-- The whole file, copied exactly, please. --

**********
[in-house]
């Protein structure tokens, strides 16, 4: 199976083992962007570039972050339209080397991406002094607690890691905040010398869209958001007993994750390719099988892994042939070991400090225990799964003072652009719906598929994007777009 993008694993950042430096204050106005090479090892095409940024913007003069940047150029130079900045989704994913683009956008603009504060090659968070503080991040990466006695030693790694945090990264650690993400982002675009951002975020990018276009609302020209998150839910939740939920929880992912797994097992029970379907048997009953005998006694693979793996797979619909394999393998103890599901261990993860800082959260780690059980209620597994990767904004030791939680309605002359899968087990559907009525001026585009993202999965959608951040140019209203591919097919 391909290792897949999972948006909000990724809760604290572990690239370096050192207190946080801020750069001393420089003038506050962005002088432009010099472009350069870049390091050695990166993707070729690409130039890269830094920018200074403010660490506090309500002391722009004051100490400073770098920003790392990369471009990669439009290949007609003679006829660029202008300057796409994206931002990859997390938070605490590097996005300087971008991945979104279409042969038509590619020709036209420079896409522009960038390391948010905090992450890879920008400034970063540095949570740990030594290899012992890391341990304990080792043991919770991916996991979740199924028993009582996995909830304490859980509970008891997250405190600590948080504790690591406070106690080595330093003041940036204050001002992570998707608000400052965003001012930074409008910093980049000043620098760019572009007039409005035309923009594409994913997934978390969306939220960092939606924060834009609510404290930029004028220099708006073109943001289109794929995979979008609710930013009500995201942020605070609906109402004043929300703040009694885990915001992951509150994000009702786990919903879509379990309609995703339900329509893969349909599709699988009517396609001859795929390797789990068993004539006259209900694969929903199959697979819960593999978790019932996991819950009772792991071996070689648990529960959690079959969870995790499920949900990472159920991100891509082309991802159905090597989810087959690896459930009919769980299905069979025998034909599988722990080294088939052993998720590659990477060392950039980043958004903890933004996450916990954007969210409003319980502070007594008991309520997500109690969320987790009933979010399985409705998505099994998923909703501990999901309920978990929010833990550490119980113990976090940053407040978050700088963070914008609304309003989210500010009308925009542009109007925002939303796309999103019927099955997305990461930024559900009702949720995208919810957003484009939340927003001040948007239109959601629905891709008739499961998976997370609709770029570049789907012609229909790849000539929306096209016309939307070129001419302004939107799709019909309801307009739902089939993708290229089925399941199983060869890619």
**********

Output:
[in-house]
């Protein structure tokens, strides 16, 4: 199976083992962007570039972050339209080397991406002094607690890691905040010398869209958001007993994750390719099988892994042939070991400090225990799964003072652009719906598929994007777009 993008694993950042430096204050106005090479090892095409940024913007003069940047150029130079900045989704994913683009956008603009504060090659968070503080991040990466006695030693790694945090990264650690993400982002675009951002975020990018276009609302020209998150839910939740939920929880992912797994097992029970379907048997009953005998006694693979793996797979619909394999393998103890599901261990993860800082959260780690059980209620597994990767904004030791939680309605002359899968087990559907009525001026585009993202999965959608951040140019209203591919097919 391909290792897949999972948006909000990724809760604290572990690239370096050192207190946080801020750069001393420089003038506050962005002088432009010099472009350069870049390091050695990166993707070729690409130039890269830094920018200074403010660490506090309500002391722009004051100490400073770098920003790392990369471009990669439009290949007609003679006829660029202008300057796409994206931002990859997390938070605490590097996005300087971008991945979104279409042969038509590619020709036209420079896409522009960038390391948010905090992450890879920008400034970063540095949570740990030594290899012992890391341990304990080792043991919770991916996991979740199924028993009582996995909830304490859980509970008891997250405190600590948080504790690591406070106690080595330093003041940036204050001002992570998707608000400052965003001012930074409008910093980049000043620098760019572009007039409005035309923009594409994913997934978390969306939220960092939606924060834009609510404290930029004028220099708006073109943001289109794929995979979008609710930013009500995201942020605070609906109402004043929300703040009694885990915001992951509150994000009702786990919903879509379990309609995703339900329509893969349909599709699988009517396609001859795929390797789990068993004539006259209900694969929903199959697979819960593999978790019932996991819950009772792991071996070689648990529960959690079959969870995790499920949900990472159920991100891509082309991802159905090597989810087959690896459930009919769980299905069979025998034909599988722990080294088939052993998720590659990477060392950039980043958004903890933004996450916990954007969210409003319980502070007594008991309520997500109690969320987790009933979010399985409705998505099994998923909703501990999901309920978990929010833990550490119980113990976090940053407040978050700088963070914008609304309003989210500010009308925009542009109007925002939303796309999103019927099955997305990461930024559900009702949720995208919810957003484009939340927003001040948007239109959601629905891709008739499961998976997370609709770029570049789907012609229909790849000539929306096209016309939307070129001419302004939107799709019909309801307009739902089939993708290229089925399941199983060869890619």